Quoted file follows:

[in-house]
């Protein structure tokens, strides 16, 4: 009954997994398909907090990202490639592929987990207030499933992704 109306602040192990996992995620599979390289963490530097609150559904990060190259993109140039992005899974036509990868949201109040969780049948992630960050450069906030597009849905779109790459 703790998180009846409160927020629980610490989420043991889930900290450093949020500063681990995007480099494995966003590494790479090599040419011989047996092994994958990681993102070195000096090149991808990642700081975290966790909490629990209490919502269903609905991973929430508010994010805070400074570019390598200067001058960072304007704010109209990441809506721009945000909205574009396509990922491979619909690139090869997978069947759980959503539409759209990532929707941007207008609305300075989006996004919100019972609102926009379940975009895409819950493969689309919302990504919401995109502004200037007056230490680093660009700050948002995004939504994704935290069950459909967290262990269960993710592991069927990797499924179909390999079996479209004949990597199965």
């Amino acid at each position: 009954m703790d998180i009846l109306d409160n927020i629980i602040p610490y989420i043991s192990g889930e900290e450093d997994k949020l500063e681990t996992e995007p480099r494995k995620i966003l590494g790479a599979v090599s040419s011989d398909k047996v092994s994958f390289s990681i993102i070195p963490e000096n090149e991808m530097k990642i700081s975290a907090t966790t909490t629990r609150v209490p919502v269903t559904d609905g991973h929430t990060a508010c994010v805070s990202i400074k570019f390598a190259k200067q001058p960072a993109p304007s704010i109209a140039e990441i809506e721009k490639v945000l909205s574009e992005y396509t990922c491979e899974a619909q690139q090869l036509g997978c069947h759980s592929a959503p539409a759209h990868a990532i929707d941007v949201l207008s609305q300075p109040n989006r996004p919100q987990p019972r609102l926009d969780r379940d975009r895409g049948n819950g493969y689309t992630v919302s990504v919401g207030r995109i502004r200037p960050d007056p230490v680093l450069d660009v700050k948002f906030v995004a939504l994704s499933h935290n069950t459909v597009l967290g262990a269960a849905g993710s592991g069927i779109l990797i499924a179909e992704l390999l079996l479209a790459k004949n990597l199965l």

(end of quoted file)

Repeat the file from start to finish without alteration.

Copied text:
[in-house]
């Protein structure tokens, strides 16, 4: 009954997994398909907090990202490639592929987990207030499933992704 109306602040192990996992995620599979390289963490530097609150559904990060190259993109140039992005899974036509990868949201109040969780049948992630960050450069906030597009849905779109790459 703790998180009846409160927020629980610490989420043991889930900290450093949020500063681990995007480099494995966003590494790479090599040419011989047996092994994958990681993102070195000096090149991808990642700081975290966790909490629990209490919502269903609905991973929430508010994010805070400074570019390598200067001058960072304007704010109209990441809506721009945000909205574009396509990922491979619909690139090869997978069947759980959503539409759209990532929707941007207008609305300075989006996004919100019972609102926009379940975009895409819950493969689309919302990504919401995109502004200037007056230490680093660009700050948002995004939504994704935290069950459909967290262990269960993710592991069927990797499924179909390999079996479209004949990597199965």
């Amino acid at each position: 009954m703790d998180i009846l109306d409160n927020i629980i602040p610490y989420i043991s192990g889930e900290e450093d997994k949020l500063e681990t996992e995007p480099r494995k995620i966003l590494g790479a599979v090599s040419s011989d398909k047996v092994s994958f390289s990681i993102i070195p963490e000096n090149e991808m530097k990642i700081s975290a907090t966790t909490t629990r609150v209490p919502v269903t559904d609905g991973h929430t990060a508010c994010v805070s990202i400074k570019f390598a190259k200067q001058p960072a993109p304007s704010i109209a140039e990441i809506e721009k490639v945000l909205s574009e992005y396509t990922c491979e899974a619909q690139q090869l036509g997978c069947h759980s592929a959503p539409a759209h990868a990532i929707d941007v949201l207008s609305q300075p109040n989006r996004p919100q987990p019972r609102l926009d969780r379940d975009r895409g049948n819950g493969y689309t992630v919302s990504v919401g207030r995109i502004r200037p960050d007056p230490v680093l450069d660009v700050k948002f906030v995004a939504l994704s499933h935290n069950t459909v597009l967290g262990a269960a849905g993710s592991g069927i779109l990797i499924a179909e992704l390999l079996l479209a790459k004949n990597l199965l």